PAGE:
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Family Business and Social Capital

Edited by Ritch L. Sorenson

The chapters in this cutting edge book comprise scholarly work on social capital in family business along with chapters written by family business owners and advisors. Topics covered include social capital as it relates to governance, trust, family and business identity, communication, family councils, work–family balance, and the use of advisors and continuing education to build social capital. Novel in its approach of integrating the voices of scholars, business families, and advisors, this book is useful not only for business research and classroom use, but also for business families and their advisors.
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Chapter 14: Putting family in family business: the role of the chief emotional officer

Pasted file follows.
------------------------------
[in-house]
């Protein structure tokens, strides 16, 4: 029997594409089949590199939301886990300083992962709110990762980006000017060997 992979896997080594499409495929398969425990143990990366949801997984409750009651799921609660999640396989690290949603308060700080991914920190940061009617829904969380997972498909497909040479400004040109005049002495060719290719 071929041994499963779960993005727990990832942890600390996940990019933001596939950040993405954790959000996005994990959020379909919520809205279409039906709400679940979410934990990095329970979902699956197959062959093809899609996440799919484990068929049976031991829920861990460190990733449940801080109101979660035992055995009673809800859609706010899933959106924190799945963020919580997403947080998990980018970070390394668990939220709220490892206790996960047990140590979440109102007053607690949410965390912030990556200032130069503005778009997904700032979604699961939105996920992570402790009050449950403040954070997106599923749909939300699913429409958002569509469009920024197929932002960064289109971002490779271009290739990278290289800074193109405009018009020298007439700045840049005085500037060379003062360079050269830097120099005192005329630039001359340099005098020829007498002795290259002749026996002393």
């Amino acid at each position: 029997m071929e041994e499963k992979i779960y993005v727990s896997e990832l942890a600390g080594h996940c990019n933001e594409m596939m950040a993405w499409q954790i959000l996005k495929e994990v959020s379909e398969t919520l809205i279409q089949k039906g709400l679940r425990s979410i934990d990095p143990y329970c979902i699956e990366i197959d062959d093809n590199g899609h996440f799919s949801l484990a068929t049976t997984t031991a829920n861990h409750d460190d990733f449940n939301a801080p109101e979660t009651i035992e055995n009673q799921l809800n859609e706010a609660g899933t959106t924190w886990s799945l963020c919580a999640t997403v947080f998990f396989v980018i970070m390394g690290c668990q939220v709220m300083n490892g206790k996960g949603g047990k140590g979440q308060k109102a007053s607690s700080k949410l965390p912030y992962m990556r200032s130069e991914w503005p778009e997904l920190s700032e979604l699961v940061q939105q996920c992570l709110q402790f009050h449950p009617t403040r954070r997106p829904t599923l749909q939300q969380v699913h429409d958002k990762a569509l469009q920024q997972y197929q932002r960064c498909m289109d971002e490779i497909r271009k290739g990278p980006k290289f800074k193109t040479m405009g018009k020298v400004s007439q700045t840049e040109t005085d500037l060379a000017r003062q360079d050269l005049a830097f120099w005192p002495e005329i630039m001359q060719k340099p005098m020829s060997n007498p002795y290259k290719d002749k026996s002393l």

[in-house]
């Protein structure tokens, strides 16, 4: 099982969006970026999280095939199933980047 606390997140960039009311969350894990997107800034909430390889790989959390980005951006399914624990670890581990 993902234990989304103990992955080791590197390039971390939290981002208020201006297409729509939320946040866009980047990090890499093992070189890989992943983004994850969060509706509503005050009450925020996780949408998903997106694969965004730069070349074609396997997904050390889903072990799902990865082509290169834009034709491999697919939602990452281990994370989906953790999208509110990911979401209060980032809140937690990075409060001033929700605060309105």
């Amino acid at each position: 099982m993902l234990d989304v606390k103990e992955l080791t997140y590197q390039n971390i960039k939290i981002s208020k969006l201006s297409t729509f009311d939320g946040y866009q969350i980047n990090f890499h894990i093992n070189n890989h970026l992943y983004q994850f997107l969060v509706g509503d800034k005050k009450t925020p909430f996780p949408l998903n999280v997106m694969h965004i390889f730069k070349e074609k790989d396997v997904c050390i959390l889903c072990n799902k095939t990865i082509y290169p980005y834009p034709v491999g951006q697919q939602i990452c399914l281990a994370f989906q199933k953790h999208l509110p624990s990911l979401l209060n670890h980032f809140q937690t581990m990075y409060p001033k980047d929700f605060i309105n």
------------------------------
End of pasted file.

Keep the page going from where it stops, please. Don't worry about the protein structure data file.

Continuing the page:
Angela Pritchard

Extract

CEO. What does that acronym mean to you? For me, like many, those letters, placed side by side, stand for chief executive officer. However, beyond those letters lie other words, such as leader, mentor, strength, and ambition; words that personify what that title represents. Now what if I told you that CEO, as an acronym, stood for something else, yet maintained those same characteristics? The position of chief emotional officer is one that is essential within family businesses. For clarity, I’ll utilize CEmO as the designed acronym for this role. You could use this acronym and search hundreds of company directories, yet I would be shocked if you happened upon a single find. However, if you looked at the dynamic of family businesses, the CEmO would be hard to miss. This is the person who works alongside the CEO to effectively manage the business and the family, and, as a result, is usually assumed by the CEO’s spouse. This relates to Poza and Messer’s notion that spouses play an instrumental role in the life of the family business.

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